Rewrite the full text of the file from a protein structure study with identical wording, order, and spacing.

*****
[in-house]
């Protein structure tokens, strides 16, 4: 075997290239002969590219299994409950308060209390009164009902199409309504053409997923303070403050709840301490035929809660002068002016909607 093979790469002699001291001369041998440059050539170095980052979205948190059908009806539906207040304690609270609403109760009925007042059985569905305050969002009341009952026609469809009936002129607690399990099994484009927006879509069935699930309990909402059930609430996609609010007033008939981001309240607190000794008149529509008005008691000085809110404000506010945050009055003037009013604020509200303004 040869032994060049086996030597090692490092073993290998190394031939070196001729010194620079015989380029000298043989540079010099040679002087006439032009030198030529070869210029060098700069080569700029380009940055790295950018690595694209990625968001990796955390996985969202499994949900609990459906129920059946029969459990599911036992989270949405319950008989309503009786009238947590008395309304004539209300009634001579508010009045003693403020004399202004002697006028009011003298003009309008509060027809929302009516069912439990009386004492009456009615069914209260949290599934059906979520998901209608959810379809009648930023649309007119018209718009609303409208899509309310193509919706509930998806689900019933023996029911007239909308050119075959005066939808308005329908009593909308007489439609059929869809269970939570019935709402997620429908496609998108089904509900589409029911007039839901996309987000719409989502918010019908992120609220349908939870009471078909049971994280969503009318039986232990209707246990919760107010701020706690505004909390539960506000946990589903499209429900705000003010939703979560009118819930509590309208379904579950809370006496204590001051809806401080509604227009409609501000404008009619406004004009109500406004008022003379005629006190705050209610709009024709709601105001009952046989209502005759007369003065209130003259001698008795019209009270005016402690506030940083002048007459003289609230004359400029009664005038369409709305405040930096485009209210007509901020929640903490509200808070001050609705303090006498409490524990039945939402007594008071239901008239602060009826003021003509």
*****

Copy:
[in-house]
């Protein structure tokens, strides 16, 4: 075997290239002969590219299994409950308060209390009164009902199409309504053409997923303070403050709840301490035929809660002068002016909607 093979790469002699001291001369041998440059050539170095980052979205948190059908009806539906207040304690609270609403109760009925007042059985569905305050969002009341009952026609469809009936002129607690399990099994484009927006879509069935699930309990909402059930609430996609609010007033008939981001309240607190000794008149529509008005008691000085809110404000506010945050009055003037009013604020509200303004 040869032994060049086996030597090692490092073993290998190394031939070196001729010194620079015989380029000298043989540079010099040679002087006439032009030198030529070869210029060098700069080569700029380009940055790295950018690595694209990625968001990796955390996985969202499994949900609990459906129920059946029969459990599911036992989270949405319950008989309503009786009238947590008395309304004539209300009634001579508010009045003693403020004399202004002697006028009011003298003009309008509060027809929302009516069912439990009386004492009456009615069914209260949290599934059906979520998901209608959810379809009648930023649309007119018209718009609303409208899509309310193509919706509930998806689900019933023996029911007239909308050119075959005066939808308005329908009593909308007489439609059929869809269970939570019935709402997620429908496609998108089904509900589409029911007039839901996309987000719409989502918010019908992120609220349908939870009471078909049971994280969503009318039986232990209707246990919760107010701020706690505004909390539960506000946990589903499209429900705000003010939703979560009118819930509590309208379904579950809370006496204590001051809806401080509604227009409609501000404008009619406004004009109500406004008022003379005629006190705050209610709009024709709601105001009952046989209502005759007369003065209130003259001698008795019209009270005016402690506030940083002048007459003289609230004359400029009664005038369409709305405040930096485009209210007509901020929640903490509200808070001050609705303090006498409490524990039945939402007594008071239901008239602060009826003021003509």